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comment by kleinbl00
kleinbl00  ·  75 days ago  ·  link  ·    ·  parent  ·  post: Ethereum blockchain slashes energy use with 'Merge' software upgrade

I know a few guys who mined. I almost did it a couple times.

I beat the ever-loving shit out of their returns through judicious application of capital, but if you don't have 32ETH, you have more analysis to do. Mining allows you to start with nothing but video cards and end up with nothing but imaginary money. Staking allows you to start with nothing but real money and ending up with imaginary money.





OftenBen  ·  74 days ago  ·  link  ·  

I may be a homeowner but flush with 32 ETH of liquidity I ain't.

veen  ·  74 days ago  ·  link  ·  

Is it fair to compare the returns to the US1Y and conclude staking returns are being overtaken at a rapid rate? I'm expecting the staking pool to diminsh when people can finally access their stakes again at $future_date, but I'd be surprised if the APR would jump high enough to catch up to inflation and bonds by the time that happens.

kleinbl00  ·  74 days ago  ·  link  ·  

Haha well let's talk about some of the factors at play, starting with the big one: Treasury rates (anyone's treasury rates) are determined by policy, while staking returns are determined by algorithm.

It's true, US Treasury rates reflect the Phillips Curve. In practice, however, that means there are a handful of people (each with their handful of advisors, who have a handful of advisors, who are all influenced a little or a lot by entirely human factors, who are all paid by the government) trying to decide how much they care about the coefficients and factors. We started with

gW=gW^{T}-f(U)

And are now at something that can't be rendered in markup without laTEX, all because the curve really doesn't fit very well. Not only that it fits extra-special poorly during times of policy upheaval - it fit like shit in WWI, it fit like shit in WWII, it fit like shit after the Nixon Shock, it fit like shit as soon as Trump was elected and it fits like total shit now but you don't get to add more fudge factors until the dust has settled or else you give the secret away.

And it's true - the algorithm whereby ETH is burned and created is governed by a bunch of furries with bat signals in their twitter handles. But they tend to argue in public and the transparency into the process is total. Everyone was expecting ETH to be deflationary the minute proof of stake went live - it's not. Everyone was expecting prices to skyrocket - they didn't. Everyone expected innovation and adoption to explode - it hasn't (yet - it's been like five days).

So on the one hand, you have a group of people acting almost entirely in private to stabilize societies. On the other, you have a group of people acting almost entirely in public to destabilize finance. They might both talk about interest rates, but they're coming from such wildly different places that I don't think you can draw any inferences. YES - the whole idea is you get money for locking up your money. Thing is though anybody who has so much as opened Github will tell you it's early early early days for blockchain. I spent much of my week explaining Arianee to a guy who sells RFID for a living.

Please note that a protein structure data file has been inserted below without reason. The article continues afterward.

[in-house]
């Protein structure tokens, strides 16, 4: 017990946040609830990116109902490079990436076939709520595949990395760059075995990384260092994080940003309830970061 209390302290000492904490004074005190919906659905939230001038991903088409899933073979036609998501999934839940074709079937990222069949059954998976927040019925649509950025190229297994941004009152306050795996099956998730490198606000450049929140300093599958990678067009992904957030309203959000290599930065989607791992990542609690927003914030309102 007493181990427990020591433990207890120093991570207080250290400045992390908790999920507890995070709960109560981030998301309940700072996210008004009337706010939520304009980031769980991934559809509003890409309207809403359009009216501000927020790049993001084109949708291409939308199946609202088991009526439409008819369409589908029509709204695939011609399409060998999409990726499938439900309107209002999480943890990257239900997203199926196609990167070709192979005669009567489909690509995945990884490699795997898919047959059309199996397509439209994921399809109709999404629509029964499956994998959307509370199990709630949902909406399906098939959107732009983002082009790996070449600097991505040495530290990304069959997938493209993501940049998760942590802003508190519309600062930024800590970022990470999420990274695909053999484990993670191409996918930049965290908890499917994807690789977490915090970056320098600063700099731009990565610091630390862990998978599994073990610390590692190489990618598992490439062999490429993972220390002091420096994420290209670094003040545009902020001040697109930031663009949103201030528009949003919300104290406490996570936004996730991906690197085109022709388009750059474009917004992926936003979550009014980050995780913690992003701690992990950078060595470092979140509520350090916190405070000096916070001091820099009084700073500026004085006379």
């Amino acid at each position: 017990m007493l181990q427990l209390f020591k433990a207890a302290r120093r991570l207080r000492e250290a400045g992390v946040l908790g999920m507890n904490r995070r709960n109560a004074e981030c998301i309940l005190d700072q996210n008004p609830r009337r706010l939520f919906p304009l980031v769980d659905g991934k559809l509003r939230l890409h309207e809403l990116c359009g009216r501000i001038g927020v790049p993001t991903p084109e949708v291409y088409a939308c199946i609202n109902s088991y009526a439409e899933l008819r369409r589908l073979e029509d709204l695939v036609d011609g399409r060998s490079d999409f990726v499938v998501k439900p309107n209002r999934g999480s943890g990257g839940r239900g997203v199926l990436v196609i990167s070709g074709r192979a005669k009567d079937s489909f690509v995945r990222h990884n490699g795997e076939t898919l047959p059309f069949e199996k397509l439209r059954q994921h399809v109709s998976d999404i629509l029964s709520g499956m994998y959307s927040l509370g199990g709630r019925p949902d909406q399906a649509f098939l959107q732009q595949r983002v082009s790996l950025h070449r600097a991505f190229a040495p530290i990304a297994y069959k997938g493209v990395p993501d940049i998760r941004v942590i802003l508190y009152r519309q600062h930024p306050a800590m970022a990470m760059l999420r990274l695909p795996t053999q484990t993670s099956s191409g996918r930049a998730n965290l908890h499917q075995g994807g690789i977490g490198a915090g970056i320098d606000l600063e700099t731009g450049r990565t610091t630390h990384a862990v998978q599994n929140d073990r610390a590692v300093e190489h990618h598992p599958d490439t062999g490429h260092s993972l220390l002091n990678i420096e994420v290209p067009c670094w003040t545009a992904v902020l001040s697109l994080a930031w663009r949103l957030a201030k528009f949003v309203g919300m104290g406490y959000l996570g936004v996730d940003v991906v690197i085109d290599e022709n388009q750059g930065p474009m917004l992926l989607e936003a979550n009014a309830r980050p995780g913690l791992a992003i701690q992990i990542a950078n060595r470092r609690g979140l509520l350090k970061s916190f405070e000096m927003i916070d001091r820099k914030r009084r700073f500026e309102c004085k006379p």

Another big factor? Exchange rate. Right now the dollar is the undisputed heavyweight champion of the world. With events in Europe and events in China, the dollar is likely to get stronger for at least as long as Biden is in office. American foreign policy never really left the '80s while American business policy spent the '90s and '00s skeletonizing everyone's economy. Now the Cold War is back, the edge for manufacturing in Shenzen has disappeared and Democrats are spraying the moneygun at anybody who wants to put "Made in America" stickers on their products, particularly if it's related to technology or semiconductors.

Compare and contrast. 80% of web3 distributed finance stuff was on Ethereum, and for the past year it's all been rug pull scammyscam ICO NFT bullshit. and.... this.

Enough dipshits convinced other dipshits to buy second derivatives of the gamma of the delta that the actual marker in the middle got lost in the shell game; the contagion around Three Arrows Capital is around $43b, best guess. Ethereum has a market cap, at this moment, of around $175b, or "about a third of a Facebook". If Facebook was facing $120b of losses it'd be fucking over. Google lost a $4b judgement last week but their market cap is 2,650 billion. Ethereum got kicked in the nuts earlier in the year and it's only because the "experts" doing the talking are business majors and armchair dipshits who lack the curiosity or drive to even figure out what the fuck is actually going on.